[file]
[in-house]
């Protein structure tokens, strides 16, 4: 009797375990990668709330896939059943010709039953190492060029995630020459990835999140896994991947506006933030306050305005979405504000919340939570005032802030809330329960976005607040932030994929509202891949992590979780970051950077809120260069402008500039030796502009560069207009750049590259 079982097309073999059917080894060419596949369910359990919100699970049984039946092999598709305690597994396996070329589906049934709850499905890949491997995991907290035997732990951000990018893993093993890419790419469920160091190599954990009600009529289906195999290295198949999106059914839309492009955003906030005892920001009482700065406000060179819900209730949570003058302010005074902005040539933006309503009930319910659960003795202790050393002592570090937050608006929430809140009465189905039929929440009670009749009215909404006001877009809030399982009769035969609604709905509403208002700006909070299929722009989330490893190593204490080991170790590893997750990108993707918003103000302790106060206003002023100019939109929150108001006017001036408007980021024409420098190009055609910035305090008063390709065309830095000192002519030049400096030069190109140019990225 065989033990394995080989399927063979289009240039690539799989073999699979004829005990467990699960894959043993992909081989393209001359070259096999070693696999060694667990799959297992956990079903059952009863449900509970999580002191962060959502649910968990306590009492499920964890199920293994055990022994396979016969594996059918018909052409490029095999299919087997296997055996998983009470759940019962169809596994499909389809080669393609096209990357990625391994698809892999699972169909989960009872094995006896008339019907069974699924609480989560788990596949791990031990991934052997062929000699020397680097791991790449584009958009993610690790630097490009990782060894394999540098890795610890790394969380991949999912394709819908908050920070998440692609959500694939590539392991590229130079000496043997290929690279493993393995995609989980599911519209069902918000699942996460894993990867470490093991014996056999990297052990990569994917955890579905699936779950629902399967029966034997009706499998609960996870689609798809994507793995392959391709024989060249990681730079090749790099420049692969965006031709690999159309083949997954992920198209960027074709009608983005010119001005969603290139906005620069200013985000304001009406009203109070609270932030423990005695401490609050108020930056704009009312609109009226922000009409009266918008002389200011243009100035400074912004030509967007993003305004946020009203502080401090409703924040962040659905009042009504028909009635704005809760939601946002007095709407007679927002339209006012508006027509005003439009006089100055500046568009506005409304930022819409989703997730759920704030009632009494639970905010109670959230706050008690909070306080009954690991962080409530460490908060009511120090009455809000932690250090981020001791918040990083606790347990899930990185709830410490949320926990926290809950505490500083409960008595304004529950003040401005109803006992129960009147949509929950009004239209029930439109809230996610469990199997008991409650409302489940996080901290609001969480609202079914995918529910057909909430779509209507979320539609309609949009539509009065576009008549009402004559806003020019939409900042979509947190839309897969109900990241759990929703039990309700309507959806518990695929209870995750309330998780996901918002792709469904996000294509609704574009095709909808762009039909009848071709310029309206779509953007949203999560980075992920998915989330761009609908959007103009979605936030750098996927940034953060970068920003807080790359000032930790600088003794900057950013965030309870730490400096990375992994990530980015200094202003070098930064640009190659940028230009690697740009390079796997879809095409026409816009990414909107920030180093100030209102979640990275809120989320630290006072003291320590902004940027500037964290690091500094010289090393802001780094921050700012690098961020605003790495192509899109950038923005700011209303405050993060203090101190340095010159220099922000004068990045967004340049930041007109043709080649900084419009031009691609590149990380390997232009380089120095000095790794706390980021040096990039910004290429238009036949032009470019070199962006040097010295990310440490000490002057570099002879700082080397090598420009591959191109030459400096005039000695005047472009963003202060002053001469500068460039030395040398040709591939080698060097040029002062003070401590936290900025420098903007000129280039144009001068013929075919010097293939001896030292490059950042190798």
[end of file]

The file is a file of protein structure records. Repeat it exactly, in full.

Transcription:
[in-house]
């Protein structure tokens, strides 16, 4: 009797375990990668709330896939059943010709039953190492060029995630020459990835999140896994991947506006933030306050305005979405504000919340939570005032802030809330329960976005607040932030994929509202891949992590979780970051950077809120260069402008500039030796502009560069207009750049590259 079982097309073999059917080894060419596949369910359990919100699970049984039946092999598709305690597994396996070329589906049934709850499905890949491997995991907290035997732990951000990018893993093993890419790419469920160091190599954990009600009529289906195999290295198949999106059914839309492009955003906030005892920001009482700065406000060179819900209730949570003058302010005074902005040539933006309503009930319910659960003795202790050393002592570090937050608006929430809140009465189905039929929440009670009749009215909404006001877009809030399982009769035969609604709905509403208002700006909070299929722009989330490893190593204490080991170790590893997750990108993707918003103000302790106060206003002023100019939109929150108001006017001036408007980021024409420098190009055609910035305090008063390709065309830095000192002519030049400096030069190109140019990225 065989033990394995080989399927063979289009240039690539799989073999699979004829005990467990699960894959043993992909081989393209001359070259096999070693696999060694667990799959297992956990079903059952009863449900509970999580002191962060959502649910968990306590009492499920964890199920293994055990022994396979016969594996059918018909052409490029095999299919087997296997055996998983009470759940019962169809596994499909389809080669393609096209990357990625391994698809892999699972169909989960009872094995006896008339019907069974699924609480989560788990596949791990031990991934052997062929000699020397680097791991790449584009958009993610690790630097490009990782060894394999540098890795610890790394969380991949999912394709819908908050920070998440692609959500694939590539392991590229130079000496043997290929690279493993393995995609989980599911519209069902918000699942996460894993990867470490093991014996056999990297052990990569994917955890579905699936779950629902399967029966034997009706499998609960996870689609798809994507793995392959391709024989060249990681730079090749790099420049692969965006031709690999159309083949997954992920198209960027074709009608983005010119001005969603290139906005620069200013985000304001009406009203109070609270932030423990005695401490609050108020930056704009009312609109009226922000009409009266918008002389200011243009100035400074912004030509967007993003305004946020009203502080401090409703924040962040659905009042009504028909009635704005809760939601946002007095709407007679927002339209006012508006027509005003439009006089100055500046568009506005409304930022819409989703997730759920704030009632009494639970905010109670959230706050008690909070306080009954690991962080409530460490908060009511120090009455809000932690250090981020001791918040990083606790347990899930990185709830410490949320926990926290809950505490500083409960008595304004529950003040401005109803006992129960009147949509929950009004239209029930439109809230996610469990199997008991409650409302489940996080901290609001969480609202079914995918529910057909909430779509209507979320539609309609949009539509009065576009008549009402004559806003020019939409900042979509947190839309897969109900990241759990929703039990309700309507959806518990695929209870995750309330998780996901918002792709469904996000294509609704574009095709909808762009039909009848071709310029309206779509953007949203999560980075992920998915989330761009609908959007103009979605936030750098996927940034953060970068920003807080790359000032930790600088003794900057950013965030309870730490400096990375992994990530980015200094202003070098930064640009190659940028230009690697740009390079796997879809095409026409816009990414909107920030180093100030209102979640990275809120989320630290006072003291320590902004940027500037964290690091500094010289090393802001780094921050700012690098961020605003790495192509899109950038923005700011209303405050993060203090101190340095010159220099922000004068990045967004340049930041007109043709080649900084419009031009691609590149990380390997232009380089120095000095790794706390980021040096990039910004290429238009036949032009470019070199962006040097010295990310440490000490002057570099002879700082080397090598420009591959191109030459400096005039000695005047472009963003202060002053001469500068460039030395040398040709591939080698060097040029002062003070401590936290900025420098903007000129280039144009001068013929075919010097293939001896030292490059950042190798």